They say ignorance is bliss, “they” never did a multi-sport race. 

So if you have just completed your first race last Saturday in Killary GaelForce Dublin and are probably thinking to yourself, I wouldn’t mind doing that again but are wondering what would you do differently next time to better yourself. That’s what went through my head over and over again after my first time out. And each time the same thing topped the list…

More hill training. I naively thought that being able to do 10-12km road would suffice. I never went near the hills. It definitely took its toll on me during the race, to the point of having to walk a decent percentage of it. I’m currently eyeing up Quest Glendalough on April 8th and shaving some serious time off last years. This naturally also applies to anyone competing, whether your first race is to come or whether you have a lovely medal and jersey collection already.

That was the course that caught me out, so haven’t bother with too much flat/road running yet, just the hills 2-3 times a week varying in lengths from 4-12km routes. I will admit, it can be less than pleasant but altogether necessary for if I want to conquer the summits of Glendalough. There is a world of different running the hills as you are covering all types of terrains, open to the elements and as we know in this beautiful little country of ours can change quicker than a politicians mind.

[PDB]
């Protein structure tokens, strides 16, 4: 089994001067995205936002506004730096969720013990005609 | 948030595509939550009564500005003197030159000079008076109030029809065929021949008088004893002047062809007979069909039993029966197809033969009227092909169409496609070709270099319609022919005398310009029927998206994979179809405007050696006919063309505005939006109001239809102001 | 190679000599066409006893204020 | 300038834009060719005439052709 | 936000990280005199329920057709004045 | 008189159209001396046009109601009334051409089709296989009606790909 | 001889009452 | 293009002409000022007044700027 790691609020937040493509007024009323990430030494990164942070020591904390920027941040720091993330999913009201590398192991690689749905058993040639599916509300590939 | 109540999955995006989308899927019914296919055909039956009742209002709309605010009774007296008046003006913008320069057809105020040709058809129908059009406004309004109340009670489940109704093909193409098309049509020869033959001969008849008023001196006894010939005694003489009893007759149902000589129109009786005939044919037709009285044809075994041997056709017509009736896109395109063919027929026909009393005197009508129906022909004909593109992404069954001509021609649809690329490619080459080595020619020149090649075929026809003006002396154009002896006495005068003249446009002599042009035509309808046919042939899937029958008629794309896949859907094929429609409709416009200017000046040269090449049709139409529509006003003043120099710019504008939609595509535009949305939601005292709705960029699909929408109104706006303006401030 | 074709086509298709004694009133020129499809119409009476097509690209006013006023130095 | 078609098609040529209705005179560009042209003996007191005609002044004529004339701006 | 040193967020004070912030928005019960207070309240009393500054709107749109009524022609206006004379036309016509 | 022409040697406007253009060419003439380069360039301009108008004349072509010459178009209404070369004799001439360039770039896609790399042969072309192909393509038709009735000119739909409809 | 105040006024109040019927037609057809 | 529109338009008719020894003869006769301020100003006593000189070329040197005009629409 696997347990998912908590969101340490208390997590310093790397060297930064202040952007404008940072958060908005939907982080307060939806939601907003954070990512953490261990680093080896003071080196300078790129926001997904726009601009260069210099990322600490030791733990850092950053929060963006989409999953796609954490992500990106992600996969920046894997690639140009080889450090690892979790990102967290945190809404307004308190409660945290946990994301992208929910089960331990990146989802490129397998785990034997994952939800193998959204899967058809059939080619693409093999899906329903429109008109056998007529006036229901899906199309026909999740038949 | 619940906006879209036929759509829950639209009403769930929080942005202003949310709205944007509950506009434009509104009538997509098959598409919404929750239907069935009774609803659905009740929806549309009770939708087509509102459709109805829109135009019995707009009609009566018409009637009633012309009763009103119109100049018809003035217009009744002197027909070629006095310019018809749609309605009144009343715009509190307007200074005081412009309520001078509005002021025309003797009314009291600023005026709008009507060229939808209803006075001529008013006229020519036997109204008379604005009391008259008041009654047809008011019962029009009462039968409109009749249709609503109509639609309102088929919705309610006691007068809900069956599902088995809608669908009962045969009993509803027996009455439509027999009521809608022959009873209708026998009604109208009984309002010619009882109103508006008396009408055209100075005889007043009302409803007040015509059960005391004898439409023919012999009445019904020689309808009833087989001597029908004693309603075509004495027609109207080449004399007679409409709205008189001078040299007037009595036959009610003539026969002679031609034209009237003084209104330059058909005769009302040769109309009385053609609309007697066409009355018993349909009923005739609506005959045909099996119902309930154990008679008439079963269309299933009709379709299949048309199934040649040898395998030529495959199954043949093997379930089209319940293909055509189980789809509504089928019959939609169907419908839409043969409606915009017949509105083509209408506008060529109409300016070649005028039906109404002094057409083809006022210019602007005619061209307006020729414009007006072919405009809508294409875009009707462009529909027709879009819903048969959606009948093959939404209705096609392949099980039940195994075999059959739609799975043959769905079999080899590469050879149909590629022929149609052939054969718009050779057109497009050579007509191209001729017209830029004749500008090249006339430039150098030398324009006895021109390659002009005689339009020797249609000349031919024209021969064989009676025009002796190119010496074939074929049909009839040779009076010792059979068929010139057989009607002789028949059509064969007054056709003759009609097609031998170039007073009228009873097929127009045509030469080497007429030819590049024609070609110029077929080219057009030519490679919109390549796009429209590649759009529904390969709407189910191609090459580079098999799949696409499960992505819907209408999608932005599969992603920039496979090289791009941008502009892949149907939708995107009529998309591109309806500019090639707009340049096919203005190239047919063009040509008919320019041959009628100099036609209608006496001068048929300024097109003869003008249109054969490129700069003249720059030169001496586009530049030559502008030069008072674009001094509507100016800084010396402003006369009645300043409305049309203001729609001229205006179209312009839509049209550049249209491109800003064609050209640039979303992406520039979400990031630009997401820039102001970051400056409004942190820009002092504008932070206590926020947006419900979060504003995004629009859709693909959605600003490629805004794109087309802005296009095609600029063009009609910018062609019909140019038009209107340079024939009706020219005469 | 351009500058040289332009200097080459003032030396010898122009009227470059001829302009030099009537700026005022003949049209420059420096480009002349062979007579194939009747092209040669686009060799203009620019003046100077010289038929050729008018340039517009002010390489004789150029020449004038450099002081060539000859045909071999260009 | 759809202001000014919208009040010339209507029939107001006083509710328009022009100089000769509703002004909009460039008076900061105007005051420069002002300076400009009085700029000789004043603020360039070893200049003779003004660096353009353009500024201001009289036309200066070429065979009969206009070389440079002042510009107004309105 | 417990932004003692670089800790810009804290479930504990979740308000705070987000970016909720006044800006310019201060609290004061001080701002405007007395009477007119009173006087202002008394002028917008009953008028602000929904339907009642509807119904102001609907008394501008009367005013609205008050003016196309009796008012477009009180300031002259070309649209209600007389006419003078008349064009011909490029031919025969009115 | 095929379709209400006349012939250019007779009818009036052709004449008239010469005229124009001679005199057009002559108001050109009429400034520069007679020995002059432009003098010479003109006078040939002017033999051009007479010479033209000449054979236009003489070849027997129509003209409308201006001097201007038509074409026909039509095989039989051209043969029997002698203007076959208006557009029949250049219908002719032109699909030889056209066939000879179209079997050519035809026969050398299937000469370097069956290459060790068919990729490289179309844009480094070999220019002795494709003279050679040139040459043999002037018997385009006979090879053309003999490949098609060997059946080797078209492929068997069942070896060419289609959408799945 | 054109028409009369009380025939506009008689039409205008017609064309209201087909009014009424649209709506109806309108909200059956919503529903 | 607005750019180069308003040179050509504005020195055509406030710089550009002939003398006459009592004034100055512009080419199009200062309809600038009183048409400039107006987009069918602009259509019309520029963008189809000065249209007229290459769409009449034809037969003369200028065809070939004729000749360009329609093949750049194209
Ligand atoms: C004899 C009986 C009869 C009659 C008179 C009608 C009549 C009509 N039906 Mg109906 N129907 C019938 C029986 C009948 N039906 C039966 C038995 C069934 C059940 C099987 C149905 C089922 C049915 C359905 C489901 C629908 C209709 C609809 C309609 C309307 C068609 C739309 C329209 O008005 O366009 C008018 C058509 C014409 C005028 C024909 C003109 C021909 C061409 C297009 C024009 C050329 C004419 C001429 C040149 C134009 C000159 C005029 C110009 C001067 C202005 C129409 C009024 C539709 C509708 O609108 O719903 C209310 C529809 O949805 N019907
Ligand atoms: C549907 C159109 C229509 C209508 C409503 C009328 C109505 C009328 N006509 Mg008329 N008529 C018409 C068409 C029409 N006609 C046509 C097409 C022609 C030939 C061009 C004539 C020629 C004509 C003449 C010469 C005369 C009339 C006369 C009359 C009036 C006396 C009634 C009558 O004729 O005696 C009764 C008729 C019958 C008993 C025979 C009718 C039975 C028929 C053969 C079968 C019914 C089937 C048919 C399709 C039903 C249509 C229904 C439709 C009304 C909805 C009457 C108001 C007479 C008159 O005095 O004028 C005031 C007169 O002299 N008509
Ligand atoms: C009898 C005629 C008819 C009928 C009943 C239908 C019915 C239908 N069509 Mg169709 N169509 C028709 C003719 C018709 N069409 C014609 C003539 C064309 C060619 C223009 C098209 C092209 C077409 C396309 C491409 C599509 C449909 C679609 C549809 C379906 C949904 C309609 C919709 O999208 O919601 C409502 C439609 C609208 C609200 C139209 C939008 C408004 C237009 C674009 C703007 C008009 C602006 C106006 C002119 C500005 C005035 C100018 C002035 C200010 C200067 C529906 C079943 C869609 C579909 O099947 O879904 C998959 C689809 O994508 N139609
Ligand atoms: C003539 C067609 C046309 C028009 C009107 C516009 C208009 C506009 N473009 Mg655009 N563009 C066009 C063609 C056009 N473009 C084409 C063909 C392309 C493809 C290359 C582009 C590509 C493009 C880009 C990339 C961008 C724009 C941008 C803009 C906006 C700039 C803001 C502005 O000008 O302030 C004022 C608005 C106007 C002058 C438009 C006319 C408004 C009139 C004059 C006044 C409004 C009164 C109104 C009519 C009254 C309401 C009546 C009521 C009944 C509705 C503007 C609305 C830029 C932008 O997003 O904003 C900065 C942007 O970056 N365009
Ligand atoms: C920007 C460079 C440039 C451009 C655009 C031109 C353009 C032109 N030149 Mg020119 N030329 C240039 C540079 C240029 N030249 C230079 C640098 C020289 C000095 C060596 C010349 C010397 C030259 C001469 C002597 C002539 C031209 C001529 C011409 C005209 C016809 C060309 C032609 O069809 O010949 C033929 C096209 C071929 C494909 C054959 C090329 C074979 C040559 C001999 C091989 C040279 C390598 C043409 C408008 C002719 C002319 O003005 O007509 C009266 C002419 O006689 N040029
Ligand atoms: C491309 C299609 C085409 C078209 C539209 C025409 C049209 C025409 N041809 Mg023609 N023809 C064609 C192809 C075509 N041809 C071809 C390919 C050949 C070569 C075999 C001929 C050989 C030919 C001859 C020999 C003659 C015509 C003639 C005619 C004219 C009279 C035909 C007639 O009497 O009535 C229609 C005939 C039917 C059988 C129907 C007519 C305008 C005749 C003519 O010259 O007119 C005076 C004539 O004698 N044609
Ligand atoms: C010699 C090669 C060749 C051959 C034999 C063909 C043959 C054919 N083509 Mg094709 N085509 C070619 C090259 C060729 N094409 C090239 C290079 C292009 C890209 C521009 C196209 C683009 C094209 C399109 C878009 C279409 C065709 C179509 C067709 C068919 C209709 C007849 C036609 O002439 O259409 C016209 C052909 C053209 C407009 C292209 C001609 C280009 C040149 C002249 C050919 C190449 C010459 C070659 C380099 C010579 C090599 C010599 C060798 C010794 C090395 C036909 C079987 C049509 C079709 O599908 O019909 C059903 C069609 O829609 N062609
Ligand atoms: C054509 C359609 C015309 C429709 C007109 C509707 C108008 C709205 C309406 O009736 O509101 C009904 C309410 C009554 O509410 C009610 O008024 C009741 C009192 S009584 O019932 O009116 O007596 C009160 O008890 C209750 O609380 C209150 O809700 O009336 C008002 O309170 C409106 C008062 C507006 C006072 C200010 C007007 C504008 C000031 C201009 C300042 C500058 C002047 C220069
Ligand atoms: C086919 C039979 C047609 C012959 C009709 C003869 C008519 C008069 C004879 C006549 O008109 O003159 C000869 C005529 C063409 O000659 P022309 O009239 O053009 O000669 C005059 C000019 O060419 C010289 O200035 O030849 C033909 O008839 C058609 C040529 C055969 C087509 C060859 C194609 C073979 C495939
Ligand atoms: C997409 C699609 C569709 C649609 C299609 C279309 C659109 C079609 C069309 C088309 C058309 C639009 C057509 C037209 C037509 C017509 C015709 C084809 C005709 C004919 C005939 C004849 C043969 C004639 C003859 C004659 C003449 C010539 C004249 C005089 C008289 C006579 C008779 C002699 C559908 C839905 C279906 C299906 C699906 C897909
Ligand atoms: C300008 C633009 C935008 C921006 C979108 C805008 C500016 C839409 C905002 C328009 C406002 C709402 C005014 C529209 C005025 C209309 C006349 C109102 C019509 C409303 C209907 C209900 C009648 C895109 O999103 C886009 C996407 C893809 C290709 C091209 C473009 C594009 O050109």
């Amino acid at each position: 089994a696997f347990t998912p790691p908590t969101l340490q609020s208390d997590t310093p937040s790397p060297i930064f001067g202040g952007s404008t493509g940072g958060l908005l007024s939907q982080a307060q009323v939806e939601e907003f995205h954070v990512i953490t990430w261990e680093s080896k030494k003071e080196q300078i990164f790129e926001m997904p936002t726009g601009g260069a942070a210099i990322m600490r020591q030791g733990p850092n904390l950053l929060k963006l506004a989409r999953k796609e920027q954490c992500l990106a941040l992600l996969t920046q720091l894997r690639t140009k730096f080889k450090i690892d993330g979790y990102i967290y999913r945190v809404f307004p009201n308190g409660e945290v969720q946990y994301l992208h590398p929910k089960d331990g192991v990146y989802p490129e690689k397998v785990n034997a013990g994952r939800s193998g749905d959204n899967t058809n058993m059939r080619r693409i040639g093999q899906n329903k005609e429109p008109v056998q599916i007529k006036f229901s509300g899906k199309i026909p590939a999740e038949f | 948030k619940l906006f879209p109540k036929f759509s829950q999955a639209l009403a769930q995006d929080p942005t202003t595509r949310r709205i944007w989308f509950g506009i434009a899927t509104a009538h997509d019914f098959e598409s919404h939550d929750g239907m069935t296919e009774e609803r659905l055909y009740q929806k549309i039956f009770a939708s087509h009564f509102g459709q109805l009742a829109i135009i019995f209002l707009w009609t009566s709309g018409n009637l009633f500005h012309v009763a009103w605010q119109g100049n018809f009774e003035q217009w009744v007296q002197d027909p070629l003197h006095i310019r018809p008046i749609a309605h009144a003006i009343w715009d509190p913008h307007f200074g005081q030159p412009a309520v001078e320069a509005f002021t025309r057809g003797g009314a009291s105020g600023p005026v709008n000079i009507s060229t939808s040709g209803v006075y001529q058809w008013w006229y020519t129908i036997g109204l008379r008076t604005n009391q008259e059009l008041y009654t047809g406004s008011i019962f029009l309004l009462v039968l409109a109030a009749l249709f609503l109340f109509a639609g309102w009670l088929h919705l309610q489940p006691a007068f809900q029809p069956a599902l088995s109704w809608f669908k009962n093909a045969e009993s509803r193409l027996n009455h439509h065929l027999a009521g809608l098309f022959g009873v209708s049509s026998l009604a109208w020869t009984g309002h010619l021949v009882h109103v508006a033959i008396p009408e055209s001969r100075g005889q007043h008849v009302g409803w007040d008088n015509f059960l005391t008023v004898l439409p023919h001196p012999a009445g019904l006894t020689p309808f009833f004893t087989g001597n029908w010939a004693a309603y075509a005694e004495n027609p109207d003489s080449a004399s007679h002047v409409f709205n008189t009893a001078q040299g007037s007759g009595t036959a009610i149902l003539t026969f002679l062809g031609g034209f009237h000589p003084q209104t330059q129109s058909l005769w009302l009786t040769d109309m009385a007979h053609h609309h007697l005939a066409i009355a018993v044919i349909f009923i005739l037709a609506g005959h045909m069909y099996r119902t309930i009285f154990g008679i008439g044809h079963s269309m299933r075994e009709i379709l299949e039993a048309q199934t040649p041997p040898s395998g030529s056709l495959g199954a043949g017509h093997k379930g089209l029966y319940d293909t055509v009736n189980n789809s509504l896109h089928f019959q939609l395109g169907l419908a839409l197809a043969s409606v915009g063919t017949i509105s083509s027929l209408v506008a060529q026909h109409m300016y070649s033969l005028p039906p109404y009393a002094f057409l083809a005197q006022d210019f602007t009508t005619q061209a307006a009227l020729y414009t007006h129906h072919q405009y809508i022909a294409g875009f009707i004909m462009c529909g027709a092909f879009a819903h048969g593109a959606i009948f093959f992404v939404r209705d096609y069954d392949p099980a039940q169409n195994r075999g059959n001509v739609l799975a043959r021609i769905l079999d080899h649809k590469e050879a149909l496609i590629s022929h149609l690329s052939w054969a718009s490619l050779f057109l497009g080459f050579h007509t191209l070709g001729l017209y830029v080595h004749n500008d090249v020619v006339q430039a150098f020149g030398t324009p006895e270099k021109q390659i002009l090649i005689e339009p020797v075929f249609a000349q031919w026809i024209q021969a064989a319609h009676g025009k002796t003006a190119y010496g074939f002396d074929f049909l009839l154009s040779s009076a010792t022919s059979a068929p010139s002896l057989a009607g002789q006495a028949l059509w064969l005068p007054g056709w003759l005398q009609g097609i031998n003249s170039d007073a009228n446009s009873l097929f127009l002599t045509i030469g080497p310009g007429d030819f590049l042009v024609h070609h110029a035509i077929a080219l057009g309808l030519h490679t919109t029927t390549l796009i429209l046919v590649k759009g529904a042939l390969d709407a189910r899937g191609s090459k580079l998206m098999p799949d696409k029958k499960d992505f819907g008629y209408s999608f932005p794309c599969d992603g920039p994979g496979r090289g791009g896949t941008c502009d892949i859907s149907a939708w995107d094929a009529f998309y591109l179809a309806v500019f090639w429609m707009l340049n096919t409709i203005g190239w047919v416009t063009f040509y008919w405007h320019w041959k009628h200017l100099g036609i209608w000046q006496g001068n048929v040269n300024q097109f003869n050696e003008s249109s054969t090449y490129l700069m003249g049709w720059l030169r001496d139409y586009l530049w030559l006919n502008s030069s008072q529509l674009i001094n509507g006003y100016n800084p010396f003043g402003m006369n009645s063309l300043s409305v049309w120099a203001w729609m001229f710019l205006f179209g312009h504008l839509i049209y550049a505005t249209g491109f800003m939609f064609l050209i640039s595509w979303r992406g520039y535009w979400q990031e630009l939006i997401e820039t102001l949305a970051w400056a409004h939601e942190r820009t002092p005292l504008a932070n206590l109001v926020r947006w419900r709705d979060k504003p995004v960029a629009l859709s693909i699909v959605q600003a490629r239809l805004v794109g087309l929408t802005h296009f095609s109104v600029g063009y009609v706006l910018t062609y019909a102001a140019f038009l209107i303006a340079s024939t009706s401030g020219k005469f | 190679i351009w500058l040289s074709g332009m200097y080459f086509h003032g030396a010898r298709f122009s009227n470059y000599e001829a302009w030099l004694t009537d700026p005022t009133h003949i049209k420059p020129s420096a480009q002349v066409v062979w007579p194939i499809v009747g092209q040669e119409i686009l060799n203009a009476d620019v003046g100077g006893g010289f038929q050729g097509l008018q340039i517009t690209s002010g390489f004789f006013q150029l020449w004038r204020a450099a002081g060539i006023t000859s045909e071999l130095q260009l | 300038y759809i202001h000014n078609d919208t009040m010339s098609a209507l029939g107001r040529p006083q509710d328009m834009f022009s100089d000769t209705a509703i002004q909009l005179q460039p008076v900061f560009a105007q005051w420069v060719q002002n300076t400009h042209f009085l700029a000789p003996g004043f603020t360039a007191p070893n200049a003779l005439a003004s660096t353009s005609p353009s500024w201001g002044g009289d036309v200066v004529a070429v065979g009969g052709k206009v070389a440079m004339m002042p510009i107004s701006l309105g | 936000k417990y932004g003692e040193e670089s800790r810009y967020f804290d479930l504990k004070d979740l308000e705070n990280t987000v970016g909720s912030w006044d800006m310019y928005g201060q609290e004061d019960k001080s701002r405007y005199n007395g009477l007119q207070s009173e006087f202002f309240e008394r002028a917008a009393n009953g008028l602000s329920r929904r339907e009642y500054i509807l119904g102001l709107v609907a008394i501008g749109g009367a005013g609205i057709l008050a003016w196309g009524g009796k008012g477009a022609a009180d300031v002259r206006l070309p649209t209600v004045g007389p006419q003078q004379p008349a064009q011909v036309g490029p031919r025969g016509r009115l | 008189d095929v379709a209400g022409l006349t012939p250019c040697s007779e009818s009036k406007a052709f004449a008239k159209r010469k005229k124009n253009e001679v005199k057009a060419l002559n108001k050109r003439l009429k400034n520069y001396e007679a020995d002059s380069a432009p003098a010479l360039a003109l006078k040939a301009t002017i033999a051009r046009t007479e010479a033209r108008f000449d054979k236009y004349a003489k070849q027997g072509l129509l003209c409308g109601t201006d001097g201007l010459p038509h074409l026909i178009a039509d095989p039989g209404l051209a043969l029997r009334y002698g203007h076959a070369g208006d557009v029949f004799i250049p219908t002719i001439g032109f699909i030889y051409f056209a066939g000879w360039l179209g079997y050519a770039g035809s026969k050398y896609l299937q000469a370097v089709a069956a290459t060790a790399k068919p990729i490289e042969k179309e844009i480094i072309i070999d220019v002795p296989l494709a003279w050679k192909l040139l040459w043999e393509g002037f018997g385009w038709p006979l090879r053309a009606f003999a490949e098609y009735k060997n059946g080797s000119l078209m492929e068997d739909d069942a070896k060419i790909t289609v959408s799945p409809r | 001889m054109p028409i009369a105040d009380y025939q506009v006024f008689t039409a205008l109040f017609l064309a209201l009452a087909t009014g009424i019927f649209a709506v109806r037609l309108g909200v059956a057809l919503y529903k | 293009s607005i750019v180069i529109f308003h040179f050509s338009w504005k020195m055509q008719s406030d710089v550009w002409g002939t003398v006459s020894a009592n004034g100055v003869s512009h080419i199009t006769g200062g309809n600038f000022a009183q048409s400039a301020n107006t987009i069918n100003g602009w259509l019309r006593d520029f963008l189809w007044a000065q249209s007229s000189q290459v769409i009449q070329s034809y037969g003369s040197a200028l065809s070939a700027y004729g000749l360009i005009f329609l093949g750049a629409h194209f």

I suppose the key is, to do a little planning. Check out the breakdown of the courses. See how much mountain/trail running is involved. What sort of climb and decent there is. The most you will probably face on a road run are traffic lights, curbs and slight inclines. By the way, apologies but I don’t mean to sound anyway condescending to our seasoned road runners. I couldn’t do it. It takes a different kind mental toughness to be out night after night on the roads. (here is a list of events for 2017).

Downhill Misconceptions

It’s a popular misconception that downhill is easy and a good opportunity to rest your wiry bones. If anything, this is tougher due to many factors, bad technique and fatigue caused by the uphill slog. Let me explain this further. Your legs are feeling like tree trucks and as you begin to descend, you will begin to lean backwards, you stride will naturally get longer, causing more impact on the joints, i.e. the knees and the hips. You may begin to feel what I call “runners knee”, that burning sensation on the under side of your knee cap. The only way to stop this is to change your stride, to short, lighter steps, which can be hard to get your head around as your body/mind will say to itself… “what are trying to do here…more steps means more work, no no no, this doesn’t compute” and will fight against you. That is, unless you have trained it to use lighter, quicker, tap, tap, tap steps. There is a route that I run.  A short route. Just over 4Km. It’s 2Km and 2Km back down the other side. Before I consulted with other runners, I was managing it in a very joint rattling 26mins. With a few subtle adjustments to my uphill and downhill running technique, I was able to complete it in a smooth 23:10. No hip pains. No runners knee. So the importance of getting out and training, adjusting your running techniques and also getting your mind into the zone is paramount.

It might sound like I’m harping on here but I have found out this the hard way and with a little research and advise from more qualified trail runners, the Everest that would have once lay ahead of me became more of a manageable mound.

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